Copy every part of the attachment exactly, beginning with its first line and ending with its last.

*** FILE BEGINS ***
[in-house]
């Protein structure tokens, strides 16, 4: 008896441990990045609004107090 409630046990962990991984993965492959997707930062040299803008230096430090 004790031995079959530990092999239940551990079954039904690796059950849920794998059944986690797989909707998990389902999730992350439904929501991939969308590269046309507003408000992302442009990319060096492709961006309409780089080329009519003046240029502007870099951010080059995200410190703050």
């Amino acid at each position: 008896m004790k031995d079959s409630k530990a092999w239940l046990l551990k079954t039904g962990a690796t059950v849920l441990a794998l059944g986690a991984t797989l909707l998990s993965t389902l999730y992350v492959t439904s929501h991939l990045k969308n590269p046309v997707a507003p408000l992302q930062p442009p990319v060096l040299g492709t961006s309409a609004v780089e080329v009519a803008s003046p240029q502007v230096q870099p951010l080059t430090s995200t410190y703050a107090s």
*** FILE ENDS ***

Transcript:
[in-house]
């Protein structure tokens, strides 16, 4: 008896441990990045609004107090 409630046990962990991984993965492959997707930062040299803008230096430090 004790031995079959530990092999239940551990079954039904690796059950849920794998059944986690797989909707998990389902999730992350439904929501991939969308590269046309507003408000992302442009990319060096492709961006309409780089080329009519003046240029502007870099951010080059995200410190703050």
């Amino acid at each position: 008896m004790k031995d079959s409630k530990a092999w239940l046990l551990k079954t039904g962990a690796t059950v849920l441990a794998l059944g986690a991984t797989l909707l998990s993965t389902l999730y992350v492959t439904s929501h991939l990045k969308n590269p046309v997707a507003p408000l992302q930062p442009p990319v060096l040299g492709t961006s309409a609004v780089e080329v009519a803008s003046p240029q502007v230096q870099p951010l080059t430090s995200t410190y703050a107090s």